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Damaged steel wires on concrete and steel bridges now visible with terahertz waves

Date:
December 10, 2015
Source:
Tohoku University
Summary:
Researchers have found a way to make covered or hidden PC steel wires visible, by developing a new terahertz wave light source featuring both light and radio-wave characteristics.
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Researchers at Tohoku University have found a way to make covered or hidden PC steel wires visible, by developing a new terahertz wave light source featuring both light and radio-wave characteristics.

This new technology will be especially useful in the safety inspection of extradosed and other types of bridges that use PC steel wires hidden inside external cables covered by resin jackets. (see title image)

External cables are important structural elements for dispersing loads in extradosed bridges and they have extremely high levels of safety with regard to corrosion. This is due to the fact that they are protectively covered in polyethylene resin or similar resins. (see fig. 1 and 2)

Destructive inspections, in which the outer coating is removed from the cable, run the risk of water and other forms of moisture penetrating the wires and causing corrosion after the inspection has been completed.

The technology developed by Professor Yutaka Oyama and his team at the Graduate School of Engineering, is a unique optical measurement system comprising a digital device terahertz light source and a laser terahertz light source with high penetrative capabilities for polyethylene resin and similar resins.

This enables non-destructive imaging of the inside of PC steel wire to be carried out without removing the external resin cover by making use of the terahertz wave characteristics that efficiently reflect metal surfaces within the resin. (see fig. 3 and 4)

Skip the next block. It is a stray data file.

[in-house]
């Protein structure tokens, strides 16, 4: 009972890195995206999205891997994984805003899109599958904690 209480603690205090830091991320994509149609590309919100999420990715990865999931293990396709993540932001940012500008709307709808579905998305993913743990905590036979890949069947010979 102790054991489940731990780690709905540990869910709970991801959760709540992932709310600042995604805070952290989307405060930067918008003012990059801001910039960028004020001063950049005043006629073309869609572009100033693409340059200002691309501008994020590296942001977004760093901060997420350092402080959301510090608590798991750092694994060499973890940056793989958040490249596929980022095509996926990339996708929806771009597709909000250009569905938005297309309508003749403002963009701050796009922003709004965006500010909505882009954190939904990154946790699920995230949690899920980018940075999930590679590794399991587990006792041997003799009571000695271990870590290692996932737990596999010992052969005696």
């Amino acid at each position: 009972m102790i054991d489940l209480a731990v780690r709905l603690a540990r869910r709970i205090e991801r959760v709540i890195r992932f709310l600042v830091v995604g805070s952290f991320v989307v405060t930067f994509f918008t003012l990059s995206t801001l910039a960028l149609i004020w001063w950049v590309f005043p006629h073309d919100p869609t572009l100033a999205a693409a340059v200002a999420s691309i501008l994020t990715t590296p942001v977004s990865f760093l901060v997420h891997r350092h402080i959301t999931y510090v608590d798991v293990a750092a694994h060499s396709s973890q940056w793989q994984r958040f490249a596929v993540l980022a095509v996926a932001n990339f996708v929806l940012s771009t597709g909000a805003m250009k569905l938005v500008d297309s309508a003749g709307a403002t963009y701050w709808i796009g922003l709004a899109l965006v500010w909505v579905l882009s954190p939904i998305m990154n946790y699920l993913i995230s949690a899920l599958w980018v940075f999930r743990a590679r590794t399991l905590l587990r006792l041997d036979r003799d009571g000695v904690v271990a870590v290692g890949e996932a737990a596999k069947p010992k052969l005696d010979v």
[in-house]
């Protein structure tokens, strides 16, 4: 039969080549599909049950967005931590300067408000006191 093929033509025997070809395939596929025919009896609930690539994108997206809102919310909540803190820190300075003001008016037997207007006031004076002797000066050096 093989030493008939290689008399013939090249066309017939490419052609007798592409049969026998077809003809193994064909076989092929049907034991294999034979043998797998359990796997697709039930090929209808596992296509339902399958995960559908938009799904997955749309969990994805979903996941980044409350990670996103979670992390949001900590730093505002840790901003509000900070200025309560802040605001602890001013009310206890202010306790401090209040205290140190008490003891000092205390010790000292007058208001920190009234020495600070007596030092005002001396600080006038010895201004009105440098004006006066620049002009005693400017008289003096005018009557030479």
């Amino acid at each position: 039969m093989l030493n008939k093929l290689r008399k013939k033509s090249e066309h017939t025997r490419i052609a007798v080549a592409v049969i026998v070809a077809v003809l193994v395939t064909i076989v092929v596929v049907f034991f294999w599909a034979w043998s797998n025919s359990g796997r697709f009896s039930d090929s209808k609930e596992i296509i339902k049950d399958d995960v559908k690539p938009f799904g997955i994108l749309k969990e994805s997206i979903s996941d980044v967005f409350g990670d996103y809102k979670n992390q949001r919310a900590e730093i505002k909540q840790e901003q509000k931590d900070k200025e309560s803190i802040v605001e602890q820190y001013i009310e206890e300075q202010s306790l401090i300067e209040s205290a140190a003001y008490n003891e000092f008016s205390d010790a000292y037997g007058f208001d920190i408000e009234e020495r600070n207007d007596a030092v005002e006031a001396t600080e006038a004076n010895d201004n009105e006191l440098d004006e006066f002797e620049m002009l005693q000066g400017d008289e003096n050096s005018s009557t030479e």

The team also found that contrary to the radioactive rays conventionally used for non-destructive detection purposes, the new terahertz waves have no adverse effects on the human body.


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Materials provided by Tohoku University. Note: Content may be edited for style and length.


Cite This Page:

Tohoku University. "Damaged steel wires on concrete and steel bridges now visible with terahertz waves." ScienceDaily. ScienceDaily, 10 December 2015. <www.sciencedaily.com/releases/2015/12/151210182056.htm>.
Tohoku University. (2015, December 10). Damaged steel wires on concrete and steel bridges now visible with terahertz waves. ScienceDaily. Retrieved May 23, 2017 from www.sciencedaily.com/releases/2015/12/151210182056.htm
Tohoku University. "Damaged steel wires on concrete and steel bridges now visible with terahertz waves." ScienceDaily. www.sciencedaily.com/releases/2015/12/151210182056.htm (accessed May 23, 2017).

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